an alternative to fuser in progress_bar.sh

George Boudreau georgeb at linuxfromscratch.org
Fri Jun 30 13:45:41 PDT 2006



Dan Nicholson wrote:
> On 6/28/06, George Boudreau <georgeb at linuxfromscratch.org> wrote:
>>
>> Dan Nicholson wrote:
>> > On 6/28/06, George Boudreau <georgeb at linuxfromscratch.org> wrote:
>> >>
>> >>   # note.. DO NOT try and trace the variable makePID..
>> >>   # it changes the fuser text
>> >> makePID=$(fuser -v . 2>&1 | grep make)
>> >> makePID=$(echo $makePID | cut -d" " -f2)
>> >>
>> >> write_or_exit() {
>> >>
>> >>      # make has been killed or failed or run to completion, leave
>> >>    [[ ! -e /proc/$makePID ]] && echo -n "${CURSOR_ON}" && exit
>> >>
>> >>      # Target build complete, leave.
>> >>    [[ -f ${TARGET} ]] && echo -n "${CURSOR_ON}" && exit
>> >>
>> >>      # It is safe to write to the screen
>> >>    echo -n "$1"
>> >> }
> 
> I see you already checked this in, but I just wanted to confirm that
> it works for me in the normal use case (root running ./lfs or make).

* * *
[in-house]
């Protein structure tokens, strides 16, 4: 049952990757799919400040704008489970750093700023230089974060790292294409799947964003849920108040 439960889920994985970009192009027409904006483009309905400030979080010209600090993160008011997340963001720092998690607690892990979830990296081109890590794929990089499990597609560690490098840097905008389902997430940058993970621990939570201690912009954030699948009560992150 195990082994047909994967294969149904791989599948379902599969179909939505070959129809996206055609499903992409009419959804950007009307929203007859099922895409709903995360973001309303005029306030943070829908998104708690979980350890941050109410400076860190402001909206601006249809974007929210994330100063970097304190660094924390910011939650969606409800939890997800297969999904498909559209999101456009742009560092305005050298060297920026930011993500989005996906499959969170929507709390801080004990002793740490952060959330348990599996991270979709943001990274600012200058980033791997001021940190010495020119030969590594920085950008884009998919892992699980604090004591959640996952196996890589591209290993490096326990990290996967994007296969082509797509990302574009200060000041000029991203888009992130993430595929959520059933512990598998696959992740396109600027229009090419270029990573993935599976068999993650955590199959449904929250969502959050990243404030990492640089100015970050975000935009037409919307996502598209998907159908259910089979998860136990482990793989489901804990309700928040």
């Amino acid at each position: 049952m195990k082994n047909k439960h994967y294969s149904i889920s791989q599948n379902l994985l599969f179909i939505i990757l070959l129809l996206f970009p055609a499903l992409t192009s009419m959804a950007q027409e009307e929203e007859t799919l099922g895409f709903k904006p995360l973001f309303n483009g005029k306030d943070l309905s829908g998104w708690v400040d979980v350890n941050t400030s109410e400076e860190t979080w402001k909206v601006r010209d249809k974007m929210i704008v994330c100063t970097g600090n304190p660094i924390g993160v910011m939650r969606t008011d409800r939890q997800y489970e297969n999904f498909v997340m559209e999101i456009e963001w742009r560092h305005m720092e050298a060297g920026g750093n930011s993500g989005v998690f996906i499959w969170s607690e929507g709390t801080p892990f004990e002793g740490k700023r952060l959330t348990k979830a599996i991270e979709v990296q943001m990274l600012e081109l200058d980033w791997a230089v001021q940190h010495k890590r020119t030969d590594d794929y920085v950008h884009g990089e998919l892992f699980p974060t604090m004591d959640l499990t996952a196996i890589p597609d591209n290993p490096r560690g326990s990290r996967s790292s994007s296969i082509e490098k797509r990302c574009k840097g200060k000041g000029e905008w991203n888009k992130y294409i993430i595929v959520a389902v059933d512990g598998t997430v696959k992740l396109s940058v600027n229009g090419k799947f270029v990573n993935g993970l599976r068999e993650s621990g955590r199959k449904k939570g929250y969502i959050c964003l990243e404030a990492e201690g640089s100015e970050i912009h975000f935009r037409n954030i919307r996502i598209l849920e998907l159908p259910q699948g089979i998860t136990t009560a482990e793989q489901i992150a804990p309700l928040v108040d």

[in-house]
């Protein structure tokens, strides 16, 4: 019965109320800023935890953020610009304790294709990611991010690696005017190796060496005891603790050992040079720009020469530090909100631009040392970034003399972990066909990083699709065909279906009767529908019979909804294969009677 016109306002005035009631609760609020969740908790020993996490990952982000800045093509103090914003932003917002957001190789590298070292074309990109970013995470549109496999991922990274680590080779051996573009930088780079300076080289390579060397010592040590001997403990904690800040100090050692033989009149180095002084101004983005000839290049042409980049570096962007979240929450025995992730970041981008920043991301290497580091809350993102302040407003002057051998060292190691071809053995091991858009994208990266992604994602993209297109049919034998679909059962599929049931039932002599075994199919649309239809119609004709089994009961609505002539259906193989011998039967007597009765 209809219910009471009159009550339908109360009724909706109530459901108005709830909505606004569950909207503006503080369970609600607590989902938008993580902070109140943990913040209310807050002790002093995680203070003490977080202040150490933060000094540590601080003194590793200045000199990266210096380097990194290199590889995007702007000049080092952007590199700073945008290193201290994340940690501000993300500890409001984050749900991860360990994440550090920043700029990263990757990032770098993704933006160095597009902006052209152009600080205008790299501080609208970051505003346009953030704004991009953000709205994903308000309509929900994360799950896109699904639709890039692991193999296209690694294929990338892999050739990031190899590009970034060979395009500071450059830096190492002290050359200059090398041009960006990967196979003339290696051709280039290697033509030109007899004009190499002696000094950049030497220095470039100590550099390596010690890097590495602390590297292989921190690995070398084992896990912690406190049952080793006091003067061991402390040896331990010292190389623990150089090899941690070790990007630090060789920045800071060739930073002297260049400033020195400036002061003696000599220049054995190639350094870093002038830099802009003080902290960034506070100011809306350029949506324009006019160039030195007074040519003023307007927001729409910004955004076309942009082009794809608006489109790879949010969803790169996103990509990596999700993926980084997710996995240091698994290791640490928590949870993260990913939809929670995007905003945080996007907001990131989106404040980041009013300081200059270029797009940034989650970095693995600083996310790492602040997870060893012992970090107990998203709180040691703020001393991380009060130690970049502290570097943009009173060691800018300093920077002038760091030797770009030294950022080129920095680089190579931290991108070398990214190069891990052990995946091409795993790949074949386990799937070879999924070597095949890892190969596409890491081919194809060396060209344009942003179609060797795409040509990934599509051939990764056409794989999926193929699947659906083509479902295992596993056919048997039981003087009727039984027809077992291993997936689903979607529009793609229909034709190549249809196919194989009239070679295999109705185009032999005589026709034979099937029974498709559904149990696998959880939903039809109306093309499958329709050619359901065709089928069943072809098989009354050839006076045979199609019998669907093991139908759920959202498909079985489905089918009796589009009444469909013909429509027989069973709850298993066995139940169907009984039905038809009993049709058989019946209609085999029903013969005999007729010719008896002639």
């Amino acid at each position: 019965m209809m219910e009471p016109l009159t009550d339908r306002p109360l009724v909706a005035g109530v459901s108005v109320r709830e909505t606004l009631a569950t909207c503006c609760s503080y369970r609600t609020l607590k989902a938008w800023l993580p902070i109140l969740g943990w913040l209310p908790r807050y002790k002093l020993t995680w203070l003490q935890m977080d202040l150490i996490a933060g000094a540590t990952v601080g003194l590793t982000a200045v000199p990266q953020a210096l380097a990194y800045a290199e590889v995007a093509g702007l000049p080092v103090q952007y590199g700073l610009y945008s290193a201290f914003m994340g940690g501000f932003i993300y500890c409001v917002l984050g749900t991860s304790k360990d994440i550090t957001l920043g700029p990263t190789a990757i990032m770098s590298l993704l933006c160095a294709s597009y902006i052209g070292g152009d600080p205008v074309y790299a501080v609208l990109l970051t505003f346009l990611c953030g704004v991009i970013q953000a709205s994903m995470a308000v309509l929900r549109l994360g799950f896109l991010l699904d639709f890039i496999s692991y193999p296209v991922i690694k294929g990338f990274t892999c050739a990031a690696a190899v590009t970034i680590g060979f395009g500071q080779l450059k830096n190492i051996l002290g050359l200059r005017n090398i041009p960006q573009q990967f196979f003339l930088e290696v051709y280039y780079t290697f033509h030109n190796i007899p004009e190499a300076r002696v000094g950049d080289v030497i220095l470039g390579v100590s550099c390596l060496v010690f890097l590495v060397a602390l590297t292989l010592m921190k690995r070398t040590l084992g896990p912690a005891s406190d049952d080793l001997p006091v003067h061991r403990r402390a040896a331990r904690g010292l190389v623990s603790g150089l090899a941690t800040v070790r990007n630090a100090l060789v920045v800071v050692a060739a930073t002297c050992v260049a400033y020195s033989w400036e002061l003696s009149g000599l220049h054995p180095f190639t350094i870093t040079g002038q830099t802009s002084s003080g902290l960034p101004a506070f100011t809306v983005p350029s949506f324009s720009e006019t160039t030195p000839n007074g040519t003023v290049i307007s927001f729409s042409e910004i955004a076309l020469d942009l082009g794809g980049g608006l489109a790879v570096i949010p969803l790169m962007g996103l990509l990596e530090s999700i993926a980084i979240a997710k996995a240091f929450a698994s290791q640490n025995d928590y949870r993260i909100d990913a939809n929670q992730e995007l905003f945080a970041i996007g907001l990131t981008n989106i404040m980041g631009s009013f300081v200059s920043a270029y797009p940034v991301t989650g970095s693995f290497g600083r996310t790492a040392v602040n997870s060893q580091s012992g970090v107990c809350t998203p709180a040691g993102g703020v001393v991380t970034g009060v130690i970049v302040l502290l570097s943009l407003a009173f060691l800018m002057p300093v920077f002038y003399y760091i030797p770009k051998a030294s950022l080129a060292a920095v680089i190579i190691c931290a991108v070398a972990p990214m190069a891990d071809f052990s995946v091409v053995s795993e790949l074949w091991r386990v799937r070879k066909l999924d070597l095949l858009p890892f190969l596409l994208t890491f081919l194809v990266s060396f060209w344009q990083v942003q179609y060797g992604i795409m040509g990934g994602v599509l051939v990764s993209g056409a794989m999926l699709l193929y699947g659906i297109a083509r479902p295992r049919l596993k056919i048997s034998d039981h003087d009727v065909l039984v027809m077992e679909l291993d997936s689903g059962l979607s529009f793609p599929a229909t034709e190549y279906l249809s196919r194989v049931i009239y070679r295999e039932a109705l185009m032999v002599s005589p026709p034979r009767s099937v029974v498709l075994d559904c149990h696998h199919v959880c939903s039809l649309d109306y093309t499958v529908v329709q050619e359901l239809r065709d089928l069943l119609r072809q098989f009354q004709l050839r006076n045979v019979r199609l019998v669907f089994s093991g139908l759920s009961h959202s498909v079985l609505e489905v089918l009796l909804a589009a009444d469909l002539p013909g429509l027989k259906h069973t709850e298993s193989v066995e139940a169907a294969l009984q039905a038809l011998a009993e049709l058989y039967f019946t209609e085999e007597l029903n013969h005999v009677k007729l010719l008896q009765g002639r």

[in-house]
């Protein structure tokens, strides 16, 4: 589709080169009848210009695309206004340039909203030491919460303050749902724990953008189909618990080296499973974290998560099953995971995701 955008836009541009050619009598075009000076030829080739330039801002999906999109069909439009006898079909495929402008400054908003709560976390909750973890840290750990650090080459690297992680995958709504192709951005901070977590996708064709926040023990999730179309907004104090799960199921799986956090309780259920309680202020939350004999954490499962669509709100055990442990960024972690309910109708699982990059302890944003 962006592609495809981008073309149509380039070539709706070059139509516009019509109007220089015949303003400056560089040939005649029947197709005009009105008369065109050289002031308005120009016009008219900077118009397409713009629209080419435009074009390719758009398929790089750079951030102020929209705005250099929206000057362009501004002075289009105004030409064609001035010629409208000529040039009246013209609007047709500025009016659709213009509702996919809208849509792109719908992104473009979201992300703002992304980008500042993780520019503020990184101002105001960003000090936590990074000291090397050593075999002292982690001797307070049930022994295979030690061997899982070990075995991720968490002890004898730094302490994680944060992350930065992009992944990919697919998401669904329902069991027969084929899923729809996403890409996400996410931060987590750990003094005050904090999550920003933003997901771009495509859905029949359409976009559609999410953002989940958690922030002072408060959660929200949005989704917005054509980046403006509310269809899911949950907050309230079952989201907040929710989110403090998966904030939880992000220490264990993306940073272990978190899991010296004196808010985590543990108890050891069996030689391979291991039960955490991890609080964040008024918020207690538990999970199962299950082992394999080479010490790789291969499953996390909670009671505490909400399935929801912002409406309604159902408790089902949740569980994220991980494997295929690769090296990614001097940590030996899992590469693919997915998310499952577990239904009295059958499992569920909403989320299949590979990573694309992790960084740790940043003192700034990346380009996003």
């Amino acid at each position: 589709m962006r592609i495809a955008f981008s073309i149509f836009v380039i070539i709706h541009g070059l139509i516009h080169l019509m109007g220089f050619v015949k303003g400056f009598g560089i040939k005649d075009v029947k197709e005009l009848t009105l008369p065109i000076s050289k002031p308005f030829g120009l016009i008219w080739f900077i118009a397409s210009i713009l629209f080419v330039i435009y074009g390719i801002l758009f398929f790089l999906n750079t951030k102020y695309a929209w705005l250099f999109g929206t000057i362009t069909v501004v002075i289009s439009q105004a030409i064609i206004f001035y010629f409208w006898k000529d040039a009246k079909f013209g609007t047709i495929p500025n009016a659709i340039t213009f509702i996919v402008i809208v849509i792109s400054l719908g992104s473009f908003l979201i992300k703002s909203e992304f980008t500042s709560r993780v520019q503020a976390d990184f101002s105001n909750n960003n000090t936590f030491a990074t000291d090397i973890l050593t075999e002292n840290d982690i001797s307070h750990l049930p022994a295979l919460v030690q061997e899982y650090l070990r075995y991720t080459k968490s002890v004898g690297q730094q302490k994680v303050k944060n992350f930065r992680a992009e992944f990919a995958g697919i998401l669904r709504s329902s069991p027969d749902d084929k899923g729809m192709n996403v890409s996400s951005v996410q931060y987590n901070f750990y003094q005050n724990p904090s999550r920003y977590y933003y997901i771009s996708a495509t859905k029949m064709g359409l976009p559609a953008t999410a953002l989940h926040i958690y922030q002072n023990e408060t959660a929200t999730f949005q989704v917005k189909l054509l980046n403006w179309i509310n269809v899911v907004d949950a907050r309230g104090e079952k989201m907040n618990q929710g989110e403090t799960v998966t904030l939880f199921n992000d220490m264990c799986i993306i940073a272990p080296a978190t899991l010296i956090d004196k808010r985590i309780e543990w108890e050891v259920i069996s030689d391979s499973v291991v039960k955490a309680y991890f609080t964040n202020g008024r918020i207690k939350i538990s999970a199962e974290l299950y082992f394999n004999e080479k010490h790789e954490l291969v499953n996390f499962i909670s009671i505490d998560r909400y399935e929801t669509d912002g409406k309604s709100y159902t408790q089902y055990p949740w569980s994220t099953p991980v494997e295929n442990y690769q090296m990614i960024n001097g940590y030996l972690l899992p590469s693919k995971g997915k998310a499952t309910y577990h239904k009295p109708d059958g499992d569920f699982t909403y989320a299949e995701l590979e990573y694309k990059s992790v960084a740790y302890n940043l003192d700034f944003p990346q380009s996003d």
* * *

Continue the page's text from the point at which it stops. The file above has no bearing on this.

> 
>> > Yes!  Why didn't I think of that before?  It's a little bit of a hack
>> > since that pid could be reused, but the chances of that happening in
>> > between write_or_exit pollings is obviously miniscule.  Way better.
>>    Actually the pid of make cannot be reused until 'make' terminates at
>> which point the progress_bar script dies of loneliness (no one to play
>> with). The progress_bar script normally exits when a target is
>> successfully built and the makefile touches nnn-target. The other test
>> is there to catch target build failures or makefile abnormal termination.
> 
> What I was thinking was this situation (and all its unlikeliness).
> During the .12 seconds between invoking write_or_exit(), make has been
> interrupted and another process has started and grabbed the same pid.
> If progress_bar.sh is still running in the background, it passes both
> of the tests on the next call of write_or_exit().  The ${makePID}
> exists and $(TARGET) doesn't exist.  It's a very minor race condition.
>
   My kernel work is a bit rusty but I believe PID's are sequentially 
allocated. To reuse a pid you have to cycle through 2^15 numbers (minus 
the ones already in use.) I will concede the point about the PID reuse, 
but it is as unlikely to occur as it is to come across an honest 
politician. I have a way to handle to former but won't hold my breath 
waiting for the latter.

   [[ ! $(cat /proc/$makePID/cmdline 2>/dev/null) = "make" ]] &&
        echo -n "progress bar dies:${CURSOR_ON}" && exit

   IF the process reusing the PID is also 'make' I will eat my monitor.( 
with a salsa)

> -- 
> Dan



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